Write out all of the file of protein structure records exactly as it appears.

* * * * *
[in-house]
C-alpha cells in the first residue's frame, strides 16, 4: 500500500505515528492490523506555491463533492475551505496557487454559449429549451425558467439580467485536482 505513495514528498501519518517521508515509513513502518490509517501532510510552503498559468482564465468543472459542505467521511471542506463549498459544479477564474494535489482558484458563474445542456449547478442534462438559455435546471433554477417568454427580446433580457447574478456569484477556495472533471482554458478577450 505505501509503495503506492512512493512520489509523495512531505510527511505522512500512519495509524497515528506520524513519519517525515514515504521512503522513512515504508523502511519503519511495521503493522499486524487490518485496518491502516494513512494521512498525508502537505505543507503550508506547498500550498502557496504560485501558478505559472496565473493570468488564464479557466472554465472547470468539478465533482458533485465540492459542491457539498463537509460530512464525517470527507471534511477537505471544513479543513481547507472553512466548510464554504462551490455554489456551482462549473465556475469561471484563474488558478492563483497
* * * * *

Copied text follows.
[in-house]
C-alpha cells in the first residue's frame, strides 16, 4: 500500500505515528492490523506555491463533492475551505496557487454559449429549451425558467439580467485536482 505513495514528498501519518517521508515509513513502518490509517501532510510552503498559468482564465468543472459542505467521511471542506463549498459544479477564474494535489482558484458563474445542456449547478442534462438559455435546471433554477417568454427580446433580457447574478456569484477556495472533471482554458478577450 505505501509503495503506492512512493512520489509523495512531505510527511505522512500512519495509524497515528506520524513519519517525515514515504521512503522513512515504508523502511519503519511495521503493522499486524487490518485496518491502516494513512494521512498525508502537505505543507503550508506547498500550498502557496504560485501558478505559472496565473493570468488564464479557466472554465472547470468539478465533482458533485465540492459542491457539498463537509460530512464525517470527507471534511477537505471544513479543513481547507472553512466548510464554504462551490455554489456551482462549473465556475469561471484563474488558478492563483497